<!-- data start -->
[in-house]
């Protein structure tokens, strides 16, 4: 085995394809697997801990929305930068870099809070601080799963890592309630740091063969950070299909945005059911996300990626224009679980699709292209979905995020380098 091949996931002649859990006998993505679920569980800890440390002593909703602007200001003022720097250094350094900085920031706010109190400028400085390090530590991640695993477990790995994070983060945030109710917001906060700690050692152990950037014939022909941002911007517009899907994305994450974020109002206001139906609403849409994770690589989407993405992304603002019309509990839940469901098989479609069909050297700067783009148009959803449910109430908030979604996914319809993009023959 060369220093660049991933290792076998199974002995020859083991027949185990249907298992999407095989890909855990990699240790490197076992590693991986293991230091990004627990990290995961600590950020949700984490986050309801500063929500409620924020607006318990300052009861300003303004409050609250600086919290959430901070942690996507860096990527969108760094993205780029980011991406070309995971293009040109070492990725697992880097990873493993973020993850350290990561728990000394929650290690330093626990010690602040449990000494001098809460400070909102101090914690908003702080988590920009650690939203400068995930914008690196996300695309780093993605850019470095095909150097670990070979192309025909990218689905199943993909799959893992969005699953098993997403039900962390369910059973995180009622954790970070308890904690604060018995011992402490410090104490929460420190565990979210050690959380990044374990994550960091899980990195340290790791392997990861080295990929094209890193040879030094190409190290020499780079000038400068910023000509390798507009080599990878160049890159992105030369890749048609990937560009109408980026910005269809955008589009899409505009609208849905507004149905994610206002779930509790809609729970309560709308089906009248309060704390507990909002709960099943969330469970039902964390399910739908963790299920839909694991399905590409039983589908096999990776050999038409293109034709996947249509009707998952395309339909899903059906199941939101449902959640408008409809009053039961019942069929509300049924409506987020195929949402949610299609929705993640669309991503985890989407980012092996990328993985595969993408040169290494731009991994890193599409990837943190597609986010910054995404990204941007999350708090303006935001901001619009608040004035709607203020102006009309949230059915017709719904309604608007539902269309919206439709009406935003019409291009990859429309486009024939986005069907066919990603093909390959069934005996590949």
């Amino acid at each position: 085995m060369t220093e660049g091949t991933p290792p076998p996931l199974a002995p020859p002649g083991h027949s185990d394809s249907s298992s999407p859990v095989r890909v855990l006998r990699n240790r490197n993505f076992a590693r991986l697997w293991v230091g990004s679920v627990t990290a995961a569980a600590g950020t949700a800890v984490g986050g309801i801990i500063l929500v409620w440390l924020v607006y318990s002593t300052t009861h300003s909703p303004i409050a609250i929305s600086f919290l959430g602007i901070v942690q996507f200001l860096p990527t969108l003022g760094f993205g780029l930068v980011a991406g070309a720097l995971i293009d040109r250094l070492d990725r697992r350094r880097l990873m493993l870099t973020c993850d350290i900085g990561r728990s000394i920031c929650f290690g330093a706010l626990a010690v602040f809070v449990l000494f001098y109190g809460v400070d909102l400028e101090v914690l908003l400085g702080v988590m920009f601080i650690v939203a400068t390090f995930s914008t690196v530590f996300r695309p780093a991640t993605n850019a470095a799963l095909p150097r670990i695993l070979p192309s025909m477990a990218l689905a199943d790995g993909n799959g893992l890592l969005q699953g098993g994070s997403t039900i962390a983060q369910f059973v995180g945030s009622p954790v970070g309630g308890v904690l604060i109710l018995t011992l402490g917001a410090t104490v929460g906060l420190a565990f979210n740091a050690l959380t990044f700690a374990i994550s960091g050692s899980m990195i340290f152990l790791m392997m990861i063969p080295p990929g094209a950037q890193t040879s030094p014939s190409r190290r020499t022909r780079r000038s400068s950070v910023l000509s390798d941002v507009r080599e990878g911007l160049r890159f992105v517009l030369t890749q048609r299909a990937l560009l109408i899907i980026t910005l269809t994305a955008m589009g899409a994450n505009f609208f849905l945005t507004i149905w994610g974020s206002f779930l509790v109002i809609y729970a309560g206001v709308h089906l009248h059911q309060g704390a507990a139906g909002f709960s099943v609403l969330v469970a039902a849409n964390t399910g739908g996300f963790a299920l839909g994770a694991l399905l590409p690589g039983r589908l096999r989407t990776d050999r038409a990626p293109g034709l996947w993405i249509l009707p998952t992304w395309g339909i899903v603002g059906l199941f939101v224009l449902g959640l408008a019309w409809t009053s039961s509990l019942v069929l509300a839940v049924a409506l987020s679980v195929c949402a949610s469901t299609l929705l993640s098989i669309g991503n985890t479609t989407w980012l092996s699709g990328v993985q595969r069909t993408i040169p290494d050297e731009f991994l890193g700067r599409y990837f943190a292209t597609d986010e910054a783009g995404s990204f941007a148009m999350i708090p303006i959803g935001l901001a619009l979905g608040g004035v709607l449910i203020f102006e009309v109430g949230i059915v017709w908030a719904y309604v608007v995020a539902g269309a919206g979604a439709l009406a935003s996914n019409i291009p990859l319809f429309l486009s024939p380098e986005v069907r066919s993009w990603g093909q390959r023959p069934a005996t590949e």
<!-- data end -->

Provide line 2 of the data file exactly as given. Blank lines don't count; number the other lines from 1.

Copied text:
């Protein structure tokens, strides 16, 4: 085995394809697997801990929305930068870099809070601080799963890592309630740091063969950070299909945005059911996300990626224009679980699709292209979905995020380098 091949996931002649859990006998993505679920569980800890440390002593909703602007200001003022720097250094350094900085920031706010109190400028400085390090530590991640695993477990790995994070983060945030109710917001906060700690050692152990950037014939022909941002911007517009899907994305994450974020109002206001139906609403849409994770690589989407993405992304603002019309509990839940469901098989479609069909050297700067783009148009959803449910109430908030979604996914319809993009023959 060369220093660049991933290792076998199974002995020859083991027949185990249907298992999407095989890909855990990699240790490197076992590693991986293991230091990004627990990290995961600590950020949700984490986050309801500063929500409620924020607006318990300052009861300003303004409050609250600086919290959430901070942690996507860096990527969108760094993205780029980011991406070309995971293009040109070492990725697992880097990873493993973020993850350290990561728990000394929650290690330093626990010690602040449990000494001098809460400070909102101090914690908003702080988590920009650690939203400068995930914008690196996300695309780093993605850019470095095909150097670990070979192309025909990218689905199943993909799959893992969005699953098993997403039900962390369910059973995180009622954790970070308890904690604060018995011992402490410090104490929460420190565990979210050690959380990044374990994550960091899980990195340290790791392997990861080295990929094209890193040879030094190409190290020499780079000038400068910023000509390798507009080599990878160049890159992105030369890749048609990937560009109408980026910005269809955008589009899409505009609208849905507004149905994610206002779930509790809609729970309560709308089906009248309060704390507990909002709960099943969330469970039902964390399910739908963790299920839909694991399905590409039983589908096999990776050999038409293109034709996947249509009707998952395309339909899903059906199941939101449902959640408008409809009053039961019942069929509300049924409506987020195929949402949610299609929705993640669309991503985890989407980012092996990328993985595969993408040169290494731009991994890193599409990837943190597609986010910054995404990204941007999350708090303006935001901001619009608040004035709607203020102006009309949230059915017709719904309604608007539902269309919206439709009406935003019409291009990859429309486009024939986005069907066919990603093909390959069934005996590949």